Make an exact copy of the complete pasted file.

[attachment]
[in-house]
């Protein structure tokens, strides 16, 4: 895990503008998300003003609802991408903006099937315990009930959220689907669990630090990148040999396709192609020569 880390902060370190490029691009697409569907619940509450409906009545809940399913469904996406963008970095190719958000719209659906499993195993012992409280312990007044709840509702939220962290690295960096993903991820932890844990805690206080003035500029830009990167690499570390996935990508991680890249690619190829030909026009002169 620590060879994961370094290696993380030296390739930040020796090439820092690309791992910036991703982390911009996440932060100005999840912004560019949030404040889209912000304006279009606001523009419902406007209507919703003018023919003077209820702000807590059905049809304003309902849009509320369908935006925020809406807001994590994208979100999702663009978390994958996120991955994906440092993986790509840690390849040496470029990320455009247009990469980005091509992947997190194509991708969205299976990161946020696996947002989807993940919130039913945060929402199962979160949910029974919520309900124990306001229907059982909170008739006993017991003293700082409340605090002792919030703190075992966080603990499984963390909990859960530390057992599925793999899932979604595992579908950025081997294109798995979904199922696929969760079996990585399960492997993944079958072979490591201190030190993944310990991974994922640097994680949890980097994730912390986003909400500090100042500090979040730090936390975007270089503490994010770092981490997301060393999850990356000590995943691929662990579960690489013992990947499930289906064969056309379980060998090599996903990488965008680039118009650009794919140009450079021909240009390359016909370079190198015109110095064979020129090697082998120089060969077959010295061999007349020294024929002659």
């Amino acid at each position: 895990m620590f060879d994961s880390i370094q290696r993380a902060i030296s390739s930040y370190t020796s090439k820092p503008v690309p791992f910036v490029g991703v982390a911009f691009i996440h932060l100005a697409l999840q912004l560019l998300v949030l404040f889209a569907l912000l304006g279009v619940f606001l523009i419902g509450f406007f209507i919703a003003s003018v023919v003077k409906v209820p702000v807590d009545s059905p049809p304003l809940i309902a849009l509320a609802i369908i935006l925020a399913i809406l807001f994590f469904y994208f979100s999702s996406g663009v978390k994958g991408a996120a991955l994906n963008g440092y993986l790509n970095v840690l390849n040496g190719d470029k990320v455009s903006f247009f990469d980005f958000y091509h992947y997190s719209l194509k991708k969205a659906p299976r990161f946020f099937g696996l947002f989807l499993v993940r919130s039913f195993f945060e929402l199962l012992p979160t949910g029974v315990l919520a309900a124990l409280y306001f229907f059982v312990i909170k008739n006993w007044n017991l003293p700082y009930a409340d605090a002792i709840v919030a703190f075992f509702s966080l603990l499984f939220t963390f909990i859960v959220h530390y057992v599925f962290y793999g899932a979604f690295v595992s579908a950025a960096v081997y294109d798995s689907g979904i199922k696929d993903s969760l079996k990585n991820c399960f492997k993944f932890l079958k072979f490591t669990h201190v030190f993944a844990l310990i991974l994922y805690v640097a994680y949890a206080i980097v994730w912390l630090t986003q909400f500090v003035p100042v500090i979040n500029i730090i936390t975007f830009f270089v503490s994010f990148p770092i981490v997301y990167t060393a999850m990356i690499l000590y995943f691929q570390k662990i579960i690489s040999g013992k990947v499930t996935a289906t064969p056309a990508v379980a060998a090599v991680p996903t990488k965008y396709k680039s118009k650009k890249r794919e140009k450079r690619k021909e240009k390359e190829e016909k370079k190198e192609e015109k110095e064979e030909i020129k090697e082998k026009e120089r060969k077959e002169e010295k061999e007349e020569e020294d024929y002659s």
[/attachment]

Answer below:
[in-house]
């Protein structure tokens, strides 16, 4: 895990503008998300003003609802991408903006099937315990009930959220689907669990630090990148040999396709192609020569 880390902060370190490029691009697409569907619940509450409906009545809940399913469904996406963008970095190719958000719209659906499993195993012992409280312990007044709840509702939220962290690295960096993903991820932890844990805690206080003035500029830009990167690499570390996935990508991680890249690619190829030909026009002169 620590060879994961370094290696993380030296390739930040020796090439820092690309791992910036991703982390911009996440932060100005999840912004560019949030404040889209912000304006279009606001523009419902406007209507919703003018023919003077209820702000807590059905049809304003309902849009509320369908935006925020809406807001994590994208979100999702663009978390994958996120991955994906440092993986790509840690390849040496470029990320455009247009990469980005091509992947997190194509991708969205299976990161946020696996947002989807993940919130039913945060929402199962979160949910029974919520309900124990306001229907059982909170008739006993017991003293700082409340605090002792919030703190075992966080603990499984963390909990859960530390057992599925793999899932979604595992579908950025081997294109798995979904199922696929969760079996990585399960492997993944079958072979490591201190030190993944310990991974994922640097994680949890980097994730912390986003909400500090100042500090979040730090936390975007270089503490994010770092981490997301060393999850990356000590995943691929662990579960690489013992990947499930289906064969056309379980060998090599996903990488965008680039118009650009794919140009450079021909240009390359016909370079190198015109110095064979020129090697082998120089060969077959010295061999007349020294024929002659």
């Amino acid at each position: 895990m620590f060879d994961s880390i370094q290696r993380a902060i030296s390739s930040y370190t020796s090439k820092p503008v690309p791992f910036v490029g991703v982390a911009f691009i996440h932060l100005a697409l999840q912004l560019l998300v949030l404040f889209a569907l912000l304006g279009v619940f606001l523009i419902g509450f406007f209507i919703a003003s003018v023919v003077k409906v209820p702000v807590d009545s059905p049809p304003l809940i309902a849009l509320a609802i369908i935006l925020a399913i809406l807001f994590f469904y994208f979100s999702s996406g663009v978390k994958g991408a996120a991955l994906n963008g440092y993986l790509n970095v840690l390849n040496g190719d470029k990320v455009s903006f247009f990469d980005f958000y091509h992947y997190s719209l194509k991708k969205a659906p299976r990161f946020f099937g696996l947002f989807l499993v993940r919130s039913f195993f945060e929402l199962l012992p979160t949910g029974v315990l919520a309900a124990l409280y306001f229907f059982v312990i909170k008739n006993w007044n017991l003293p700082y009930a409340d605090a002792i709840v919030a703190f075992f509702s966080l603990l499984f939220t963390f909990i859960v959220h530390y057992v599925f962290y793999g899932a979604f690295v595992s579908a950025a960096v081997y294109d798995s689907g979904i199922k696929d993903s969760l079996k990585n991820c399960f492997k993944f932890l079958k072979f490591t669990h201190v030190f993944a844990l310990i991974l994922y805690v640097a994680y949890a206080i980097v994730w912390l630090t986003q909400f500090v003035p100042v500090i979040n500029i730090i936390t975007f830009f270089v503490s994010f990148p770092i981490v997301y990167t060393a999850m990356i690499l000590y995943f691929q570390k662990i579960i690489s040999g013992k990947v499930t996935a289906t064969p056309a990508v379980a060998a090599v991680p996903t990488k965008y396709k680039s118009k650009k890249r794919e140009k450079r690619k021909e240009k390359e190829e016909k370079k190198e192609e015109k110095e064979e030909i020129k090697e082998k026009e120089r060969k077959e002169e010295k061999e007349e020569e020294d024929y002659s």